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What Is an Electrical Injury?

An electrical injury (also called electric shock) is an injury resulting from contact with an electric current. How bad the injury is depends on the strength of the current, its path through the body, and how long the contact with it was. Burns, problems with the heart and brain, and other injuries to the body can occur. People who survive an electric shock usually recover, but if the shock was severe, they may have lasting health problems.

What Causes an Electrical Injury?

Electrical injuries are usually caused by accidents with electrical appliances, wiring, or machinery. Sometimes a lightning strike can cause these injuries.

What Are the Symptoms of an Electrical Injury?

Symptoms depend on how bad the shock was. Immediate symptoms include numbness, tingling, or pain; burns; confusion or loss of memory; problems speaking; shortness of breath; and headache. Others are seizures, paralysis (inability to move), hearing loss, and loss of consciousness. Broken bones can result from a fall after the shock.

Long-term effects of more serious electrical injuries include burns, psychological problems, altered state of mind, and eye, heart, and internal injuries.

How Is an Electrical Injury Diagnosed?

The health care provider makes a diagnosis from the medical history, as well as how the electrical injury occurred. The health care provider will do a physical examination, blood tests, and maybe a urinalysis. Other tests may be done, depending on how severe the shock was, including chest X-ray, electrocardiography (ECG), and brain computed tomography (CT). The ECG records the heart’s rhythm.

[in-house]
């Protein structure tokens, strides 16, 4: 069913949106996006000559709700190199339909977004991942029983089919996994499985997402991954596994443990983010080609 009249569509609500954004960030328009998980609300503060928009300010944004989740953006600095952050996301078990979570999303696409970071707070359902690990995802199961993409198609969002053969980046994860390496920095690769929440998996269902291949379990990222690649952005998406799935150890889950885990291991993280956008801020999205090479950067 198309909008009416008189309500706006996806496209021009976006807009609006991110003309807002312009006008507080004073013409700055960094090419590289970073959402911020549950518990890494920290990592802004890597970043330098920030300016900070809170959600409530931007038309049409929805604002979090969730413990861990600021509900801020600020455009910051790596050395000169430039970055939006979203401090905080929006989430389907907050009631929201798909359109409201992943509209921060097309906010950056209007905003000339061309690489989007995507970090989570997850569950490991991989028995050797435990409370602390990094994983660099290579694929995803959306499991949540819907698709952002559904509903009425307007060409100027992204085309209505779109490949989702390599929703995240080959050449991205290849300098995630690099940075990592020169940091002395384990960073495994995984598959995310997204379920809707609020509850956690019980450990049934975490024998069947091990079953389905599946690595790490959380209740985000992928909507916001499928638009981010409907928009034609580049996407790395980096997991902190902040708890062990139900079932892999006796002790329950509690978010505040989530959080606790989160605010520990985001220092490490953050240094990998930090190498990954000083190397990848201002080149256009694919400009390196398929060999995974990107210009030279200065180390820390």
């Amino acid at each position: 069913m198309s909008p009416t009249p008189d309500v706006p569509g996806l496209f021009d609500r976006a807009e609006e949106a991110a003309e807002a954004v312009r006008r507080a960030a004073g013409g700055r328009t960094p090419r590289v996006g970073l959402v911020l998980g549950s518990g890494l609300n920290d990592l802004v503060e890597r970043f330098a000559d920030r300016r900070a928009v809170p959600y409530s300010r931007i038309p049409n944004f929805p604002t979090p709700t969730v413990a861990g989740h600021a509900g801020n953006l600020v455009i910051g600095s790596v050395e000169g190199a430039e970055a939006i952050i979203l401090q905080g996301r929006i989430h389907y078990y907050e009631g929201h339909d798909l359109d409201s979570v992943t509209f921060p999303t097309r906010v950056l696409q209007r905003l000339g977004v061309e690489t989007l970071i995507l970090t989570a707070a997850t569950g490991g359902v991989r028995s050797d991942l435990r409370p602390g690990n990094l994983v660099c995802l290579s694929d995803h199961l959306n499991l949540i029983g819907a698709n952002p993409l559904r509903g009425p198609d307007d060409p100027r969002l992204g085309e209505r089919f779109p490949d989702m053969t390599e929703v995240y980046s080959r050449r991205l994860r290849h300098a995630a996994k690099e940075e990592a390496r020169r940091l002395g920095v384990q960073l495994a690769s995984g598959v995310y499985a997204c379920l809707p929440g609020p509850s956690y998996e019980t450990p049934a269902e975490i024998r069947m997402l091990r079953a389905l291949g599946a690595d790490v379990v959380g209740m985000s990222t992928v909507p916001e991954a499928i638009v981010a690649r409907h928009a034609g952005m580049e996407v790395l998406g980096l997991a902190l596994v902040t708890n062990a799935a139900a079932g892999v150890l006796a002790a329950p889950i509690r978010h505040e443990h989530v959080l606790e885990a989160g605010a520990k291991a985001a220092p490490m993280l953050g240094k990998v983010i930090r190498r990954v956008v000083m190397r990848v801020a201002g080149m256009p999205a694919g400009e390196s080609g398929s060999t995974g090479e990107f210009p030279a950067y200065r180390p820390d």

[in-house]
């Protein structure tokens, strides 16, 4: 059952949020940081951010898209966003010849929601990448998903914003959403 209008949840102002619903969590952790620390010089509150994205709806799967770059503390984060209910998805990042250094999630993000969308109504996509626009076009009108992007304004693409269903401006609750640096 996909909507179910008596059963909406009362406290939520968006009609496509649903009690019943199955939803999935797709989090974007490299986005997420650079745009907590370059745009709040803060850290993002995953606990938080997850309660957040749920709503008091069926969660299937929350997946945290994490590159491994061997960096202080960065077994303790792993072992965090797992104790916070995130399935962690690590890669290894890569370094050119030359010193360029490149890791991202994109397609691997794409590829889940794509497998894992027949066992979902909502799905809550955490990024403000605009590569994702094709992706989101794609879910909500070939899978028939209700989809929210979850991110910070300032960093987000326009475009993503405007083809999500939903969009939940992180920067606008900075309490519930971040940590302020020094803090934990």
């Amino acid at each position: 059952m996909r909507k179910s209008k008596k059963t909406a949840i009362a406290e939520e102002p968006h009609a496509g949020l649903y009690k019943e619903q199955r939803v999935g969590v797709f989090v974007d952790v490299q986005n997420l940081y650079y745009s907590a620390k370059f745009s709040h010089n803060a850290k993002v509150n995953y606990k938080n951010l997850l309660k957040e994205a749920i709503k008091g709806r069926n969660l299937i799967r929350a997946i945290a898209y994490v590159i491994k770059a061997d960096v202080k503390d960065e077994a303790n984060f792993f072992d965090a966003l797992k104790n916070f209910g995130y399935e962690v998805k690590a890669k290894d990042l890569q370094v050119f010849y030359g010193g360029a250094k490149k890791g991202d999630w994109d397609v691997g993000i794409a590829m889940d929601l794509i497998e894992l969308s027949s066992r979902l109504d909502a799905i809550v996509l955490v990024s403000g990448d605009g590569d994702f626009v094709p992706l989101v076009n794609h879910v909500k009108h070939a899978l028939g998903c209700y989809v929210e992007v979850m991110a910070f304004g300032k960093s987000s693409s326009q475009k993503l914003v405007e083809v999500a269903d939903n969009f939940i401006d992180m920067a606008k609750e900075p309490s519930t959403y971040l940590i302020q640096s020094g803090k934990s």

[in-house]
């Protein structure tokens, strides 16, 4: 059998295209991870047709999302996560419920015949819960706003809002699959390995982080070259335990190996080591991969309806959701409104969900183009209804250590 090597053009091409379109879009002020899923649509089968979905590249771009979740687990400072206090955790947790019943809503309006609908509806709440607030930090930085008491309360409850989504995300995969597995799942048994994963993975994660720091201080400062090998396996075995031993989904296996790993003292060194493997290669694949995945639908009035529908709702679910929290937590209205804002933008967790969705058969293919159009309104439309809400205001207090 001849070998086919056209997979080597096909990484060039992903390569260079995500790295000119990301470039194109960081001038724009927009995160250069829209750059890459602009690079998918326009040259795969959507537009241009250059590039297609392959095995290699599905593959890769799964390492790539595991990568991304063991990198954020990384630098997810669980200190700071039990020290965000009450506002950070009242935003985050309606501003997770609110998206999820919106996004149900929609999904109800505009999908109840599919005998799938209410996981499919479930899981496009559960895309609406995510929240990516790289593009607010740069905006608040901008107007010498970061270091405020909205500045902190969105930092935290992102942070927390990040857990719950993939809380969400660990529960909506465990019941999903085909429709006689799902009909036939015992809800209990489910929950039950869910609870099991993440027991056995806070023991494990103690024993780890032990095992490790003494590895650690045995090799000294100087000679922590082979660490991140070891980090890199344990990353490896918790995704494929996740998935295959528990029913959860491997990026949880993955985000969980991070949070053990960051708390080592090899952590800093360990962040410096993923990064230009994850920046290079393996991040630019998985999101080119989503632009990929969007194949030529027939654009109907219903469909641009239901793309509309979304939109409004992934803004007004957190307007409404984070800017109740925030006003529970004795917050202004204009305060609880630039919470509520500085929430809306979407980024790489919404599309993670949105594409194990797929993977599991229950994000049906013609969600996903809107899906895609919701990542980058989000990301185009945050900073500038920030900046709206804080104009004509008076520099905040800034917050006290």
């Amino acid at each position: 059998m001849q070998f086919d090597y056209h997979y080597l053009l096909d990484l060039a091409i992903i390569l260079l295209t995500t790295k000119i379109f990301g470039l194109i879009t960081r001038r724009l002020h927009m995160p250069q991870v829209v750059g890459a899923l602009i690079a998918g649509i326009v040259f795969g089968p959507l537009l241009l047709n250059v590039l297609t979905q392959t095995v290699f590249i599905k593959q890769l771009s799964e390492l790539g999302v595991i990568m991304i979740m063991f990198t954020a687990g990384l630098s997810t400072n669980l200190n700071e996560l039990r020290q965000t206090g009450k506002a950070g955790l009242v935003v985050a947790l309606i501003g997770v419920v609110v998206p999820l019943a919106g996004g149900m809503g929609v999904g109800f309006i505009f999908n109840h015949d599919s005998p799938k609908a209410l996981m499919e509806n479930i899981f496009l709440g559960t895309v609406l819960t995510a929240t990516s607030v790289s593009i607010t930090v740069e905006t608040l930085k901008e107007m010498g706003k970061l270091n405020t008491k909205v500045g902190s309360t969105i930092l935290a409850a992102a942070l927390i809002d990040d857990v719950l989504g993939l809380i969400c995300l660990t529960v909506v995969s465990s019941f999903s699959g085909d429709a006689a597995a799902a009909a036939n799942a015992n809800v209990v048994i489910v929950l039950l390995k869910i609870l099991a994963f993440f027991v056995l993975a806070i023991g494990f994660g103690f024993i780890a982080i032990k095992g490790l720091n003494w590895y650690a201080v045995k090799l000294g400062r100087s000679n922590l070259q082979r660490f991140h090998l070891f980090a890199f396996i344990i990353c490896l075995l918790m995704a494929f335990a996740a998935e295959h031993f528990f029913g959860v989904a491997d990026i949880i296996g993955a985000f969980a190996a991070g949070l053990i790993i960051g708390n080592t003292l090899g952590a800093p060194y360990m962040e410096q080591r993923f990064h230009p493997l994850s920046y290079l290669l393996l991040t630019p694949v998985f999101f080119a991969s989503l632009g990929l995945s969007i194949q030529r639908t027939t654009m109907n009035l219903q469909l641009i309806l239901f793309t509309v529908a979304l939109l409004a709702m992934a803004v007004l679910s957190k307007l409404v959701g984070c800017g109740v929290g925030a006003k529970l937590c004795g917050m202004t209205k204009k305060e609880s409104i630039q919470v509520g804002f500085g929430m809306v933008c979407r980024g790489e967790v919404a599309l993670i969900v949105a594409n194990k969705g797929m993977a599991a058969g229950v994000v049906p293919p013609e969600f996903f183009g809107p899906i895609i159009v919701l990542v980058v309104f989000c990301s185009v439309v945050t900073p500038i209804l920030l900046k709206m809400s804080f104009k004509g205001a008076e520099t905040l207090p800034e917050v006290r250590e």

How Is an Electrical Injury Treated?

Treatment depends on the seriousness of the injury. Sometimes, a hospital visit is needed. Dressings are applied to burns. Oxygen is given for breathing difficulties. Broken bones will be treated. Fluid and medicines, either by mouth or through a vein, may be given.

DOs and DON’Ts in Managing Electrical Injury:

  • DO follow your doctor’s directions.
  • DO tell your health care provider about your other medical problems.
  • DO tell your health care provider about your medicines, including prescription and over-the-counter drugs.
  • DO tell your health care provider if you’re pregnant or breastfeeding.
  • DO exert caution around electrical equipment, in the home and at work.
  • DO make sure your hands are dry before you use an electrical appliance or turn on a switch.
  • DO disconnect electrical appliances before trying to repair or fix them.
  • DO make sure that small children aren’t exposed to electrical hazards. Use plastic safety covers in electrical sockets.
  • DO unplug electrical appliances once you finish with them, especially hairdryers and electric shavers. Put them out of reach of children.
  • DON’T turn on an electrical appliance or a switch with wet hands.
  • DON’T give electric blankets to children younger than 2 years old or to those who wet the bed.
  • DON’T use a frayed or damaged electrical cord.
  • DON’T use extension cords or space heaters in the bathroom.
  • DON’T use electrical appliances such as hairdryers or radios near full bathtubs or sinks.
  • DON’T try to fix household wiring yourself. Get a qualified electrician for this.
FOR MORE INFORMATION

Contact the following sources:

  • U.S. Department of Labor, Occupational Safety & Health Administration
    Website: http://www.osha.gov/SLTC/electrical/index.html
  • US Consumer Product Safety Commission
    Website: http://www.cpsc.gov/cpscpub/pubs/elec_sfy.html
  • Lightning Injury Research Program Department of Emergency Medicine (M/C 724)
    University of Illinois at Chicago
    Tel: (312) 413-7489
  • Centers for Disease Control and Prevention
    Website: http://www.cdc.gov/niosh/topics/electrical/

Copyright © 2017 by Saunders, an imprint of Elsevier, Inc.

Ferri’s Netter Patient Advisor